The Role of Arts-based Economic Development Strategies in Georgia Communities
Georgia Council for the Arts (GCA) in partnership with the Georgia Municipal Association (GMA) is proud to share a series of industry impact reports – collectively titled “Leveraging Public Investment in the Arts.” The case studies below illuminate the positive impact of the arts as an economic development tool in Georgia’s communities. Community projects that are featured in the report were selected based on population, geography, demographics, resources and specific strategies employed by each city.
Through these case studies, we are able to demonstrates the importance of the utility of the arts as a method to promote tourism, downtown development, business development, entrepreneurism, community identity and quality of life throughout Georgia.
Leveraging Public Investment in the Arts: The Role of Arts-based Economic Development Strategies in Georgia Communities
Leveraging Public Investment in the Arts: the Role of Arts-based Economic Development Strategies in Rural Georgia Communities
Individual Case Studies:
Athens’ downtown was dying in the 1980s, but music reinvigorated the area and created a new identity for the college town. Thus began the city’s dedicated efforts to use the arts to increase tourism and attract new businesses.
The city of Blue Ridge and Fannin County both nurtured the Blue Ridge Mountain Arts Association, which now brings creative artists to the area and helps create the community’s distinct eclectic identity. In addition, careful curation of potential businesses downtown has led to one-of-a-kind artisan shops.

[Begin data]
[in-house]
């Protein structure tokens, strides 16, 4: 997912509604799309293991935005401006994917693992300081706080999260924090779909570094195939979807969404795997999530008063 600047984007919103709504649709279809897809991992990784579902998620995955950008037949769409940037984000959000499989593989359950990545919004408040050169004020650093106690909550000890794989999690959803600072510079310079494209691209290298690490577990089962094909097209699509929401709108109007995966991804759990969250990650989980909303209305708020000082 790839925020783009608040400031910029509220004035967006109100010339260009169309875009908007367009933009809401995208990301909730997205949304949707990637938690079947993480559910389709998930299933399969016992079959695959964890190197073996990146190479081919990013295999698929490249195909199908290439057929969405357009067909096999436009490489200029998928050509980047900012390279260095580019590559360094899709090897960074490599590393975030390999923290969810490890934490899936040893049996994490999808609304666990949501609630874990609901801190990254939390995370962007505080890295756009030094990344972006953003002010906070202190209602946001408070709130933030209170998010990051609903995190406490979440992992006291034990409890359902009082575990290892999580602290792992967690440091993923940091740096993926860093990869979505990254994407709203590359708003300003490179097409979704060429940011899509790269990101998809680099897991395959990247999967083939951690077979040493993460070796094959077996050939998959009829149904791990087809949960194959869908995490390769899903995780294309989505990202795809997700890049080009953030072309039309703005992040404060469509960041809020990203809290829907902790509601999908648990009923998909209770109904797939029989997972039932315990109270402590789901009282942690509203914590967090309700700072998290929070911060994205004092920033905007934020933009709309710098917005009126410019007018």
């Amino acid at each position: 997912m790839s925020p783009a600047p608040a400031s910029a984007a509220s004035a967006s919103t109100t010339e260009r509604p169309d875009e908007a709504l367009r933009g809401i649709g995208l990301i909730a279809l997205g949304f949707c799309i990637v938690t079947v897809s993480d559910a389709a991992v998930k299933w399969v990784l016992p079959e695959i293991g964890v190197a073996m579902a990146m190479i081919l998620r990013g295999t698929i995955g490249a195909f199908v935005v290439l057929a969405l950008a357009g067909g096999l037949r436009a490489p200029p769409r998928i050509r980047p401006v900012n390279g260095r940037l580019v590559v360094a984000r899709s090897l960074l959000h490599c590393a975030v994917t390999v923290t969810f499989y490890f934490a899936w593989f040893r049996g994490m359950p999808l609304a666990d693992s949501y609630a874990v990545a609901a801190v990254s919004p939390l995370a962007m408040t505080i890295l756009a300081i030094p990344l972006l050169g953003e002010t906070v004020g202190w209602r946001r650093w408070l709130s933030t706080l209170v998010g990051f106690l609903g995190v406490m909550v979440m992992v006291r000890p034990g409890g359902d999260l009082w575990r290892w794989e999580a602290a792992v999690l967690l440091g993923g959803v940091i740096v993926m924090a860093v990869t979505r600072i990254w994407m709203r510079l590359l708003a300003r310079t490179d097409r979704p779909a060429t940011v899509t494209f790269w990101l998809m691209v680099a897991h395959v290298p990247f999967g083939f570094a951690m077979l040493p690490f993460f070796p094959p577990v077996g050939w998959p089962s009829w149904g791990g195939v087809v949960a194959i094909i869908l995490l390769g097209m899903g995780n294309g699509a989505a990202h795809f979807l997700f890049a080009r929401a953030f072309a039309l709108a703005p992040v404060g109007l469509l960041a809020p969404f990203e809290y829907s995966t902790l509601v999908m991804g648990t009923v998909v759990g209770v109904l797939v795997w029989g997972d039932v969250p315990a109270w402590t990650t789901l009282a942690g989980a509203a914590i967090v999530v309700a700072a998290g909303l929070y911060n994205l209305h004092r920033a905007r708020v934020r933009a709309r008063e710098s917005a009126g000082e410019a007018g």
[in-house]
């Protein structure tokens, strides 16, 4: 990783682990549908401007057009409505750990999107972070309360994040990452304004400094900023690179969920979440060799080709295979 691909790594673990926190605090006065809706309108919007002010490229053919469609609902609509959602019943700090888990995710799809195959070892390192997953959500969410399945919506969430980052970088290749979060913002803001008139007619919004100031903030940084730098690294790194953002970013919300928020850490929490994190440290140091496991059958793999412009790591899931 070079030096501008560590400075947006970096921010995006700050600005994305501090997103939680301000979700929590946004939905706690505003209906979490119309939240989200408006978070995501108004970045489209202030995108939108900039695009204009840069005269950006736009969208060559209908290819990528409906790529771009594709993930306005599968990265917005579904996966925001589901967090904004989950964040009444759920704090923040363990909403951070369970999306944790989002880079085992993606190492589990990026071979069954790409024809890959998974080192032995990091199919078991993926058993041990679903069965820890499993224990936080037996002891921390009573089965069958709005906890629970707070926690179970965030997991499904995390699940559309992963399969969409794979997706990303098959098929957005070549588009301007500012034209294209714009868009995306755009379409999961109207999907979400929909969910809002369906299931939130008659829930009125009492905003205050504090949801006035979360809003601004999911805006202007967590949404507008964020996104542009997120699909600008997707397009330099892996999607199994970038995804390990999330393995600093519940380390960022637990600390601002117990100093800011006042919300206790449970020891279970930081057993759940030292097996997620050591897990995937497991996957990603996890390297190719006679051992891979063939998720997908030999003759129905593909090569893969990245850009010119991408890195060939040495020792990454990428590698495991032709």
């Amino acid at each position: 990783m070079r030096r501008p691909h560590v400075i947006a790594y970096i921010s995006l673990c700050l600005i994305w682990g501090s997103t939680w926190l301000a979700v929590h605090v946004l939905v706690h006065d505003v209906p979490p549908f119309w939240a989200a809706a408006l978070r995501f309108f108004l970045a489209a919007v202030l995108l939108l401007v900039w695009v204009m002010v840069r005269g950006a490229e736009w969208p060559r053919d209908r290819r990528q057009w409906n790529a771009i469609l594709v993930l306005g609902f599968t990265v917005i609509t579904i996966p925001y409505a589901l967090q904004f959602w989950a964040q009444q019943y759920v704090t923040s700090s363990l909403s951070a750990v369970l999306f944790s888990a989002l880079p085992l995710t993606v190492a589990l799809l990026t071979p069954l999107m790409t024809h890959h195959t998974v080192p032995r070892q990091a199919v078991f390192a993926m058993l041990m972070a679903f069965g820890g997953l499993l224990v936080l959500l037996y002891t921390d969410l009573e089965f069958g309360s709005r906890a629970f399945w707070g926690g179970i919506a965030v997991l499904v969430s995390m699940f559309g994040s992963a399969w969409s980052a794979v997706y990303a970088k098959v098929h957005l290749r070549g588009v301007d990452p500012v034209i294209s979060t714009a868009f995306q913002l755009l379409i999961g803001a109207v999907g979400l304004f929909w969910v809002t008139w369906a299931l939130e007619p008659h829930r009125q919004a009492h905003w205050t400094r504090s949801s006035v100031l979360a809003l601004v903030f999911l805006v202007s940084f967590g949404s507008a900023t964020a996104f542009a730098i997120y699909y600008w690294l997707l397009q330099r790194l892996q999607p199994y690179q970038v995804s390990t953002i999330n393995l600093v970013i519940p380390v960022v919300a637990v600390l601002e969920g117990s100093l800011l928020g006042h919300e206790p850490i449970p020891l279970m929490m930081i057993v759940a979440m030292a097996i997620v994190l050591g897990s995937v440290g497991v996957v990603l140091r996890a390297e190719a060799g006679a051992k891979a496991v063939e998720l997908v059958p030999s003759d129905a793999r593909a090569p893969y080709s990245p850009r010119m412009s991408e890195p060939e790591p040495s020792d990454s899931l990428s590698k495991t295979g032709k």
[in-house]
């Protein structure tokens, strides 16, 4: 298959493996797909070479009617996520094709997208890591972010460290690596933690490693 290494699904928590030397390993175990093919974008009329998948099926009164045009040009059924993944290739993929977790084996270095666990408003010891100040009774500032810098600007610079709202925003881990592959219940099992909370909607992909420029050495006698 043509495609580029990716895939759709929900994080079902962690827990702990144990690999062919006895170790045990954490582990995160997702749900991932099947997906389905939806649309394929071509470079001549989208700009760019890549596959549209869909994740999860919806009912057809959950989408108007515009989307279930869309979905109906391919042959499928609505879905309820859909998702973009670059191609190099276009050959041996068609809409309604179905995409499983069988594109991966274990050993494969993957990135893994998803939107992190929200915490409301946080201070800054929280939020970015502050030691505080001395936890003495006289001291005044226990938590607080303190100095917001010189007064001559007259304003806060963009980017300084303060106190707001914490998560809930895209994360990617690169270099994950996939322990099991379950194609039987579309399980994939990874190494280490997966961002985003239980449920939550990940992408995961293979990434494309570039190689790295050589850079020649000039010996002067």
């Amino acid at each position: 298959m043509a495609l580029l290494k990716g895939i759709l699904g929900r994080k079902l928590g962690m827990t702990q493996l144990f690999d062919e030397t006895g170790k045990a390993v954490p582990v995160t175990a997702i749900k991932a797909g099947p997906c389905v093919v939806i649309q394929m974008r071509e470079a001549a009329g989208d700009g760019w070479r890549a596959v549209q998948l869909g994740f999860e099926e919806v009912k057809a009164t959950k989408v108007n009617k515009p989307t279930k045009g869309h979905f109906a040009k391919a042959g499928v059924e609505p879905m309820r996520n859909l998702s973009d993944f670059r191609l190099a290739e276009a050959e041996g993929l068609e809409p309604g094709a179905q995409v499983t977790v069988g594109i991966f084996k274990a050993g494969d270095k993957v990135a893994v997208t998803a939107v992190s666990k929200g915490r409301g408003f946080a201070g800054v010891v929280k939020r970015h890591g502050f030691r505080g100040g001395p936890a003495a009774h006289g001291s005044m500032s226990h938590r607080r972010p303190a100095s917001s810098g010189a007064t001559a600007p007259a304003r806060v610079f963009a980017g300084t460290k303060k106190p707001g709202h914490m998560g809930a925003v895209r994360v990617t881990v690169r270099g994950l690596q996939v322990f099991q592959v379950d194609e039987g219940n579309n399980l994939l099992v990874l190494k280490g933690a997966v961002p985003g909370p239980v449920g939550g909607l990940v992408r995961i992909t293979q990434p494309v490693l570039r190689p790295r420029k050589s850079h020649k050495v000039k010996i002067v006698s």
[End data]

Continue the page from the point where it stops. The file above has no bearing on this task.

Two rural communities have worked to restore the unique creations of their hometown artists, which have resulted in tremendous increases in tourists visiting the sites.
The Clarkston Community Center helps recent refugees learn to make a living selling their handmade work.
A partnership between the city and Andrew College’s art departments led to an exciting downtown revitalization.
The city took an active role in developing the downtown arts community by making the Red Clay Theatre the lynchpin of their redevelopment efforts.
The local arts alliance partnered with government officials to recruit an Atlanta theatre company to move to their city while also creating an art gallery with shipping containers.
Restoring the local historic theatre is the first step in Springfield’s plan to bring people to their downtown.
Statesboro utilized public and private funding to turn an abandoned downtown space into an arts center, which is now the “heart of the community.”
An ongoing partnership between the city and the Thomasville Arts Center has resulted a community that has used the arts to differentiate itself, thus attracting young entrepreneurs to its designated creative district.
An idea for a photography show about the vanishing South has turned into an ongoing annual event that raises thousands of dollars for the restoration of local historic buildings.
If you would like a copy of the report sent to you, please contact Allen Bell at firstname.lastname@example.org.